Prescriptions soar for psychotropic drugs

May 1, 1998

Pharmaceutical Representative

Nationwide, prescriptions for psychotropic drugs increased dramatically between 1985 and 1994.

Nationwide, prescriptions for psychotropic drugs increased dramatically between 1985 and 1994.

The upturn in prescriptions has been spurred by the new generation of drugs like Prozac, researchers have found.

"There has been an enormous increase in research on mental disorders that has elaborated a much better understanding of how they come about and how to treat them more effectively," said Harold A. Pincus, M.D. Pincus is lead author of a new study in the Feb. 18 issue of The Journal of the American Medical Association.

Psychotropic medications-medications that have an effect on the mind-are among the most widely prescribed medications in the United States. As a class, they represented 8.8% of the prescription drug market in 1994, and their use has been increasing in recent years, according to information cited in the study.

Visits where depression was diagnosed almost doubled over the 10 years, from about 11 million to more than 20.4 million, researchers said.

More growth occurred in the prescribing of antidepressants than in any other category, from 30.4% to 45.2% of all psychotropic drugs, the researchers said. At the same time, tranquilizer prescriptions fell from 51.7% to 33%.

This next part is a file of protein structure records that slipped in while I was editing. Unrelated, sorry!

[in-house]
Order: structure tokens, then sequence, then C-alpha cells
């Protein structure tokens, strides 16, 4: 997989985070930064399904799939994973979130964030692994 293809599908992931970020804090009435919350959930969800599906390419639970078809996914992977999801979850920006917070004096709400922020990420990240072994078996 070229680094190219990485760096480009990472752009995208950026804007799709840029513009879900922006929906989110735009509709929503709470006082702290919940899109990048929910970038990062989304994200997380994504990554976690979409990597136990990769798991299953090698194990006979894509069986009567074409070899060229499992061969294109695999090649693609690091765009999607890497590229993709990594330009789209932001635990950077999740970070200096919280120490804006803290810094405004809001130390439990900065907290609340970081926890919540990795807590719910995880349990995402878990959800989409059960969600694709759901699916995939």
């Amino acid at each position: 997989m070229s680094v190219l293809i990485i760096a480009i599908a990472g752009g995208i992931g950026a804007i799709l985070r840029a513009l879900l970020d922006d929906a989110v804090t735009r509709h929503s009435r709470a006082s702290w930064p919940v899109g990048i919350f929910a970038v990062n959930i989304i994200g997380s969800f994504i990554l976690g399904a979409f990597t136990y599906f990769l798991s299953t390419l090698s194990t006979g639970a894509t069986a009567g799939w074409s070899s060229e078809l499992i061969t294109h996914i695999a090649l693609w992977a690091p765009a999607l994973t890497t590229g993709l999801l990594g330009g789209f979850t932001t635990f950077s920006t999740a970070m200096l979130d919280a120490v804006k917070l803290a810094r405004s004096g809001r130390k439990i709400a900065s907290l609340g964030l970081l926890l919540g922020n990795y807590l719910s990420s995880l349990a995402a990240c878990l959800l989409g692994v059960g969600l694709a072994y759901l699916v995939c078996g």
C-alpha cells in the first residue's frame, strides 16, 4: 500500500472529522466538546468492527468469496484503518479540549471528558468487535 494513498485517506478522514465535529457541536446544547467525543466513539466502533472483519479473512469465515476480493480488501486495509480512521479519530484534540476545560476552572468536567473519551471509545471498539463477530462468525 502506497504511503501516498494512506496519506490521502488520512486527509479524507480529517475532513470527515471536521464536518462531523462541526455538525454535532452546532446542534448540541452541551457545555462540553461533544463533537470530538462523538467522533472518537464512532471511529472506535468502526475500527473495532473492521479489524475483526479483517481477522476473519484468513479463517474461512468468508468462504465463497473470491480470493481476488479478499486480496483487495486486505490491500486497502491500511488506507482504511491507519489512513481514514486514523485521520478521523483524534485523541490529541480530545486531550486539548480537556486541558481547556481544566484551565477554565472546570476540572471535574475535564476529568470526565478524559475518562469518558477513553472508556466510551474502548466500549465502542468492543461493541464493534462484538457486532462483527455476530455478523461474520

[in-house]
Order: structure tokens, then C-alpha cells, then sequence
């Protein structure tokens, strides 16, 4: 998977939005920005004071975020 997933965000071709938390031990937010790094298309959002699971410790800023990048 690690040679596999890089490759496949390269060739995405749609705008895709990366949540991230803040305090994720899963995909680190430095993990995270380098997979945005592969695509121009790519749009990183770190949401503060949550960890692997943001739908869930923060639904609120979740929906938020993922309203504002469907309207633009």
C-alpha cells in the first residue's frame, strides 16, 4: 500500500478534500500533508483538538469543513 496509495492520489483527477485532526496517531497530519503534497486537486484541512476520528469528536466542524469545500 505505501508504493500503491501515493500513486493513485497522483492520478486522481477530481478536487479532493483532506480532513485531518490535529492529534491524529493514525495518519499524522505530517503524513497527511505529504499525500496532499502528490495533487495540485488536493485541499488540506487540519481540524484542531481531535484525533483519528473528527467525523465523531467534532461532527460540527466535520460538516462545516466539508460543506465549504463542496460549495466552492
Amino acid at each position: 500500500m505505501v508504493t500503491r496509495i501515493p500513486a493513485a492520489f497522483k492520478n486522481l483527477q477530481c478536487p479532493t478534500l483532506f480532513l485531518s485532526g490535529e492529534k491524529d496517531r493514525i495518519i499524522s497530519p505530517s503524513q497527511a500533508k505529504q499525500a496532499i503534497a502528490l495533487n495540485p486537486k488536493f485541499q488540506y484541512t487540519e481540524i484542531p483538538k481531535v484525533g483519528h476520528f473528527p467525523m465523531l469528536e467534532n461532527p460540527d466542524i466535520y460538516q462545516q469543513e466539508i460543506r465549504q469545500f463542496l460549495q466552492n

The researchers suggest that the structure of health care delivery and health care reimbursement may also be affecting the use of psychotropic drugs: "In many managed care organizations, the incentives of a capitated system would encourage primary care physicians to maintain responsibility for their patients with mental disorders, treat them efficiently with medications, and not refer them for specialty care."

In recent years, health officials have encouraged more recognition and drug treatment of depression, and campaigns have been waged to increase public and physician awareness of its prevalence.

However, there has also been a loud public outcry against using such drugs in nursing homes. Psychotropic medications and other prescriptions are often administered inappropriately in facilities, according to the Department of Health and Human Services.

In fact, nearly half of the nursing home pharmacists surveyed by department investigators indicated that residents receive medications that are not appropriate. PR

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